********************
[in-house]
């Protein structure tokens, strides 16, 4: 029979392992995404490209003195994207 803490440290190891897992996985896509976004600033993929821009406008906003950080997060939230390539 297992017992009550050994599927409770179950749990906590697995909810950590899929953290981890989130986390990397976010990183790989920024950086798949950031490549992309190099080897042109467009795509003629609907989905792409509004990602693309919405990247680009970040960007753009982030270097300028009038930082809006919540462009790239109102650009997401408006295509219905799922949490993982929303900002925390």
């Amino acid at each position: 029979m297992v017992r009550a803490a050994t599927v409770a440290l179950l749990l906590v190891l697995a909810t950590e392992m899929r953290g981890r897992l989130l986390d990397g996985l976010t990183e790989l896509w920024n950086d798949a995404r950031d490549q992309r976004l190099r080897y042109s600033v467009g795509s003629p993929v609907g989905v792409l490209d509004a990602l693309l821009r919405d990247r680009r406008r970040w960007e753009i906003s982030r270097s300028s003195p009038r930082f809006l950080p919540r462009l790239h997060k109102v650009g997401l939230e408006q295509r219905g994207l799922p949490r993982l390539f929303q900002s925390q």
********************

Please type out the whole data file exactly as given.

[in-house]
């Protein structure tokens, strides 16, 4: 029979392992995404490209003195994207 803490440290190891897992996985896509976004600033993929821009406008906003950080997060939230390539 297992017992009550050994599927409770179950749990906590697995909810950590899929953290981890989130986390990397976010990183790989920024950086798949950031490549992309190099080897042109467009795509003629609907989905792409509004990602693309919405990247680009970040960007753009982030270097300028009038930082809006919540462009790239109102650009997401408006295509219905799922949490993982929303900002925390």
């Amino acid at each position: 029979m297992v017992r009550a803490a050994t599927v409770a440290l179950l749990l906590v190891l697995a909810t950590e392992m899929r953290g981890r897992l989130l986390d990397g996985l976010t990183e790989l896509w920024n950086d798949a995404r950031d490549q992309r976004l190099r080897y042109s600033v467009g795509s003629p993929v609907g989905v792409l490209d509004a990602l693309l821009r919405d990247r680009r406008r970040w960007e753009i906003s982030r270097s300028s003195p009038r930082f809006l950080p919540r462009l790239h997060k109102v650009g997401l939230e408006q295509r219905g994207l799922p949490r993982l390539f929303q900002s925390q």